Since May 28 of this year, there’ve been 12 polls taken on the Minnesota gubernatorial race. Twelve different times, different pollsters have taken the temperature of the state, seeing who Minnesotans want to succeed Gov. Timmy.
The results have been remarkably consistent. Ten times, polls have shown former Sen. Mark Dayton, DFL-Minn., leading the race. Once, the race was tied. Only once has State Rep. Tom Emmer, R-Delano, led the race, and then, only by one percentage point – and that was only after the use of a polling methodology that has since been rejected by the very company that produced the poll in the first place.
That same poll is the only one since May 2 of this year to show Emmer with more than 40 percent support. Over and over, Minnesotans have been asked who they support for governor, and over and over again, they’ve responded, “Not Tom Emmer, thanks.”
It didn’t have to be this way for the GOP. If they’d nominated State Rep. Marty Seifert, R-Marshall, they would have chosen a candidate who is only slightly more moderate than Emmer, and significantly less bombastic and intemperate. Seifert well could be in contention right now. But as in Nevada, in New York, in Delaware, in Alaska, the GOP in this state chose the ideologically pure candidate over the candidate who could win. And that has as much to do with the state of these power rankings as anything.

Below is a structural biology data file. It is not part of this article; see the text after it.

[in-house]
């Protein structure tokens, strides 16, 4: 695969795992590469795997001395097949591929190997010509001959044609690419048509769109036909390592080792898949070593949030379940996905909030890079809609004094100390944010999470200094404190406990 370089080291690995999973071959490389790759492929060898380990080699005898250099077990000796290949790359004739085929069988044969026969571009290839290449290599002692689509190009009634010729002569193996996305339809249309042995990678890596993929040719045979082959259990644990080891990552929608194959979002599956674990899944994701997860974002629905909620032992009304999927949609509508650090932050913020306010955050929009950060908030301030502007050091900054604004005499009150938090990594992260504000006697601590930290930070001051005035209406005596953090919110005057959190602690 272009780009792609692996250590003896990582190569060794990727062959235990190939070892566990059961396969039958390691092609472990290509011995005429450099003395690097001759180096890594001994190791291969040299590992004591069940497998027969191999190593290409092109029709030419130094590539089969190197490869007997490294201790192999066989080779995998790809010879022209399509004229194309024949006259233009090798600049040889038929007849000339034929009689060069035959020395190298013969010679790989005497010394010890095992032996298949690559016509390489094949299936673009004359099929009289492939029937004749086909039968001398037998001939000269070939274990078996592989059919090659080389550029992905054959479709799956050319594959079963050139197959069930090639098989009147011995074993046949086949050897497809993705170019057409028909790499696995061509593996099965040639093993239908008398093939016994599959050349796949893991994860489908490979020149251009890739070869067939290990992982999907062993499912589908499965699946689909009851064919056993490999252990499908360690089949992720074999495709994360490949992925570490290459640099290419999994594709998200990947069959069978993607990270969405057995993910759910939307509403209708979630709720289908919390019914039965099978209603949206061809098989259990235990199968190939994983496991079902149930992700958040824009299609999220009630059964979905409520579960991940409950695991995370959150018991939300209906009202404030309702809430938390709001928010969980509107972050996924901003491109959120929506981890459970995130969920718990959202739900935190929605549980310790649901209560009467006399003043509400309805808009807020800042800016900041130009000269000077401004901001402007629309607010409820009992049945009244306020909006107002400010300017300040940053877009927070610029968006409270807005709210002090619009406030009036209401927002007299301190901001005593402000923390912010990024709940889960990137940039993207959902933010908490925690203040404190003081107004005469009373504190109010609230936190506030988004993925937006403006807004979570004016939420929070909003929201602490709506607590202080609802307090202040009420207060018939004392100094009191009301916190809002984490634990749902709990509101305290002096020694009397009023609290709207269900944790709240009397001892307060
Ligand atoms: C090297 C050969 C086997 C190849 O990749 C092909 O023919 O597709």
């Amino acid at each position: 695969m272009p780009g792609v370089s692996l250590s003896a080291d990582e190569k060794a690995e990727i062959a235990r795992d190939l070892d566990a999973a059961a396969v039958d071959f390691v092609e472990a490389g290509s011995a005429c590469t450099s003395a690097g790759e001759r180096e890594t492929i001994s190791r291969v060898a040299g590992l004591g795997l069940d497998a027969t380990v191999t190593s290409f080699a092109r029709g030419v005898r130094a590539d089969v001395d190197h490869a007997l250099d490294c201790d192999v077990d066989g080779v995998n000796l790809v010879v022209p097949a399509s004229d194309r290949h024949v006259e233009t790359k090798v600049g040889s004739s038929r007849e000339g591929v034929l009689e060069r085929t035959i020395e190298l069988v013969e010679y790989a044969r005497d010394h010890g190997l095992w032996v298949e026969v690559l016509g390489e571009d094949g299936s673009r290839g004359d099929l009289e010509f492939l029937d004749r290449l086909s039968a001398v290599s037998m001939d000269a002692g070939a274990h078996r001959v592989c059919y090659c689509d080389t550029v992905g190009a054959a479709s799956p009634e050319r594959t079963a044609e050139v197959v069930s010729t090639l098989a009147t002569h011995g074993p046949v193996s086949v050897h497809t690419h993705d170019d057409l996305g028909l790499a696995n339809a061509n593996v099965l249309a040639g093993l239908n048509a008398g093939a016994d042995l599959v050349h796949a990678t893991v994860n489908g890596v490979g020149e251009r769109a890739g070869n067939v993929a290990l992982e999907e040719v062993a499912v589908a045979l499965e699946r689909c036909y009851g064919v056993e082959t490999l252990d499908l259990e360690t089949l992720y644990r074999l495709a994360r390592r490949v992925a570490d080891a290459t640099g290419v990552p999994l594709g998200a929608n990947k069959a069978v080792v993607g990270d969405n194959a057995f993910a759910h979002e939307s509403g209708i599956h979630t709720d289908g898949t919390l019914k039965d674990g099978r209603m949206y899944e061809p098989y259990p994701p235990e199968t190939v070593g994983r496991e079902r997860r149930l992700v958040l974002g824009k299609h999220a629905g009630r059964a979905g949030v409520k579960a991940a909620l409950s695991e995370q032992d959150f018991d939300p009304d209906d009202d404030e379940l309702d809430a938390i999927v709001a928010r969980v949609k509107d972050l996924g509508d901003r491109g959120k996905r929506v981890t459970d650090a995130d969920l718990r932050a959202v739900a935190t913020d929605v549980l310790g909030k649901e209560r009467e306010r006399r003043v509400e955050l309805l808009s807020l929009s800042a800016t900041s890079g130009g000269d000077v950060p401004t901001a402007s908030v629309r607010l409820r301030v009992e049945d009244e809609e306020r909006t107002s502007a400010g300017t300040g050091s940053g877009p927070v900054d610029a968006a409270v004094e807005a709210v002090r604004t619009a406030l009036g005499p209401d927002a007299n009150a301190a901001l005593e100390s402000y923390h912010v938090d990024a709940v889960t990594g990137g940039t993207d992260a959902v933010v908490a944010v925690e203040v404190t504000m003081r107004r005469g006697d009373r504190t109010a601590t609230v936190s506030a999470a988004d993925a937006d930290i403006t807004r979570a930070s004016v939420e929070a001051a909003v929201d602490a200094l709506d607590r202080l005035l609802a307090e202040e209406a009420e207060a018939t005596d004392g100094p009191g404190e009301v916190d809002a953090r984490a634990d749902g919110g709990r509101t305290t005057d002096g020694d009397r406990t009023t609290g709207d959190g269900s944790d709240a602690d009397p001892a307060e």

1. Former Sen. Mark Dayton, DFL-Minn. (LR: 1)
Dayton has maintained his lead in the polls by, first and foremost, avoiding the big gaffe. He has run a buttoned-down, solid, sensible campaign, one that’s long on policy and short on drama. While the GOP has tried repeatedly to portray Dayton as out of control or mentally ill, Dayton has defied the description by simply plodding along, speaking passionately but reasonably on the issues of the day, avoiding interpersonal spats, and simply keeping his powder dry.
Ultimately, this is the strategy that won for Arne Carlson and Tim Pawlenty – appear more reasonable than your opponent, and show that you’re going to be a steady hand at the wheel. One can argue whether Pawlenty was really as stable as he intimated, but he certainly didn’t refer to reporters as whores.
This is Dayton’s path to victory: don’t screw up. Given the stability of the polls and the intemperance of his opponent, it’s a strategy that should work.
2. State Rep. Tom Emmer, R-Delano (LR: 4)
Emmer is only moving up the charts because Margaret Anderson Kelliher and Matt Entenza aren’t on it; if anything, his chances of victory are worse today then they were on primary day.
Emmer needed, and still needs, to change the dynamics of the race somehow. A big part of that – bigger than I think he realizes – is that he needs to change how people view him. He’s seen by Minnesotans as too unstable and too ideologically rigid to serve as governor. Unfortunately, that’s not something that can be fixed by running attack ads saying Dayton will raise taxes. Indeed, given that Emmer actually is too unstable and ideologically rigid to serve as governor, I don’t know how Emmer changes that perception. Few politicians have Tim Pawlenty’s gift of appearing moderate while behaving radically.
Emmer’s strategy has basically been to attack, attack, attack, and the problem he’s got is that Minnesotans know Mark Dayton. He’s been in state politics for decades. He’s been our senator. He’s been our auditor. He’s won statewide elections. He’s not an unknown. He’s a known.